Simply having "Canada" in its name could be why the brand may be targeted for boycott.
They created this mess in the first place.
If anything, I believe travelling south gives us an opportunity to showcase our values.
Survivors of sexual violence may not be able to watch Parker's work for similar reasons, and that's fine. But don't sit it out on principle. In the year of Black Lives Matter, #HollywoodSoWhite and a certain presidential candidate, Parker's questionable past doesn't disqualify him from advancing urgent conversations about race and American history.
This is an interview I conducted with Professor Yakov M. Rabkin of the Université de Montréal, author of the recently published What Is Modern Israel. Professor Rabkin's earlier book on the subject of Israel was nominated for the Governor General's Literary Award and for the Hecht Prize for Studies of Zionism.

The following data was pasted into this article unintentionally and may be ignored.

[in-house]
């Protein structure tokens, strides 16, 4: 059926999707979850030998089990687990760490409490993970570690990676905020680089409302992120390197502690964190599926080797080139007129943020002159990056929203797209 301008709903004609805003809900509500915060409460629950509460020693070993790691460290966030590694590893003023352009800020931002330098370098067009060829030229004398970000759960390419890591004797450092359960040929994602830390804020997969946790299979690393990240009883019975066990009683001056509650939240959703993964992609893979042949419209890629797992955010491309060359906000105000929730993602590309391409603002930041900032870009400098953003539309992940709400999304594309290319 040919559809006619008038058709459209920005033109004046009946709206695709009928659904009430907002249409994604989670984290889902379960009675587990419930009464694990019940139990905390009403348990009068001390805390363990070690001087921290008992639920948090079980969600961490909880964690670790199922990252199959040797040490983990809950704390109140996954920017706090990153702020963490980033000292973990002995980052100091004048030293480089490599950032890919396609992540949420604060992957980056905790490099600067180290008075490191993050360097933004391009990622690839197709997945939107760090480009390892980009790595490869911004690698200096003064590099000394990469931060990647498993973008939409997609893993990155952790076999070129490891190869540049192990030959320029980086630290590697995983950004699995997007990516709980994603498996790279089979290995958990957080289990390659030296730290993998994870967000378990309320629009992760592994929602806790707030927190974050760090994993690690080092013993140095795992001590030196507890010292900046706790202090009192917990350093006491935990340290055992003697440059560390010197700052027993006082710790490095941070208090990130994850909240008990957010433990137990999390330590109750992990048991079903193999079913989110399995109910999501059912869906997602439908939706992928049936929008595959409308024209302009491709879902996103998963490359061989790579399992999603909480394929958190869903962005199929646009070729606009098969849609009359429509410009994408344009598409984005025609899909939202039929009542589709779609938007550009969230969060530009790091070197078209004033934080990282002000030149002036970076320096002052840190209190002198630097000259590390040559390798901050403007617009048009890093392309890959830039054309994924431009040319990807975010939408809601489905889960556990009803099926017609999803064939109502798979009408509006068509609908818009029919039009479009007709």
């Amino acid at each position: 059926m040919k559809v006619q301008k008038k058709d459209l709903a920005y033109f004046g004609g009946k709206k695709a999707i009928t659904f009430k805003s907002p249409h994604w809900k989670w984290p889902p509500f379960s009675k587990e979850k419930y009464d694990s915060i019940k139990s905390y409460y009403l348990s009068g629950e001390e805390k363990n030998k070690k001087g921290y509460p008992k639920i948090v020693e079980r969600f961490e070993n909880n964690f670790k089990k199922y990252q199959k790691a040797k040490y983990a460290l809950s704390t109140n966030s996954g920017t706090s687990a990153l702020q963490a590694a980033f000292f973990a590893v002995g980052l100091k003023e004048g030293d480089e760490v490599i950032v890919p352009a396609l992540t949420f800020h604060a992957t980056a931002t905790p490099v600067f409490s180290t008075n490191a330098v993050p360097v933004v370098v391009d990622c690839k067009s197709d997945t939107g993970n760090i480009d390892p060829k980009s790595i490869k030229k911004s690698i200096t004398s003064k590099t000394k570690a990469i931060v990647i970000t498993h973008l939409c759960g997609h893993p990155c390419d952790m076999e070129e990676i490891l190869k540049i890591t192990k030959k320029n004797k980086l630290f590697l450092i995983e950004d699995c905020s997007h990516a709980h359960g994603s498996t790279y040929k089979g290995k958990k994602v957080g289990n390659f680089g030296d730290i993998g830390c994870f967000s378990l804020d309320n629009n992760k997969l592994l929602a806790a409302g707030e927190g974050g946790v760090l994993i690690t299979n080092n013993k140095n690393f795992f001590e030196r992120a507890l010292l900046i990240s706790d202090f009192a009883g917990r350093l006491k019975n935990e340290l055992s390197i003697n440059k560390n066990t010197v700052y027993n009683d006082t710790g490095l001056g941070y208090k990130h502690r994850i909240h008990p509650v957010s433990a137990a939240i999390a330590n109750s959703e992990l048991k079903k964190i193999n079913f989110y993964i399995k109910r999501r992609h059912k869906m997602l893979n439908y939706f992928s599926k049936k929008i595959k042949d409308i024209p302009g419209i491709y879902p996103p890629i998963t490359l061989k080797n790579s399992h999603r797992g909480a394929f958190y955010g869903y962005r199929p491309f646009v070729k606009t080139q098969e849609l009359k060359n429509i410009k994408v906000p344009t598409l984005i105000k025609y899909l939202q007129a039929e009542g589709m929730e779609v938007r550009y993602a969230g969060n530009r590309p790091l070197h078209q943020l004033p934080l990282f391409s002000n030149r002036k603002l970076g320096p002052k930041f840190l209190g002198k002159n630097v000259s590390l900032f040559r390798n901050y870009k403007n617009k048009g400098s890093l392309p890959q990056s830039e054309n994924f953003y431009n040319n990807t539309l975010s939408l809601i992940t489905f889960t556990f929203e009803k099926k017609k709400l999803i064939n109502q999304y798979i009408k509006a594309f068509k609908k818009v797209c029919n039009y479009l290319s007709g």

It seems incredibly naïve to think that a profit-dependent, commercial venture is the final bastion of democratic values. Yet, in an age when companies are capitalizing on social responsibility, are brands unwittingly turning themselves into moral pedestals?
In overwhelmingly condemning BDS in the House of Commons recently, Canadian parliamentarians have greatly advanced the prospects for peace between Israelis and Palestinians. The BDS movement singles out Israel for exclusive censure encouraging boycotts of Israeli goods, which produces an outcome that also harms Palestinians, as their economy is closely intertwined with Israel's.
We ask you to resist the false alarm that your Zionist friends sound when they cry "anti-Semitism!" as the proverbial boy might cry "wolf!" For those who do so are robbing a horrendous historic episode of its gravity, confusing legitimate dissent with genocide. Criticism is not Kristallnacht; challenges to the occupation are not the gas chambers. The distinction is crucial.
But Conservatives say their bid to condemn the so-called BDS movement isn't partisan.
When Mayor Denis Coderre, the spokeman of the 82 municipalities of Montreal 's Urban Community, said "no" to TransCanada's Energy East pipeline, there was an uproar in Western Canada. Many, including Premier Brad Wall and Rick Mercer made wild accusations, saying this was a national unity question.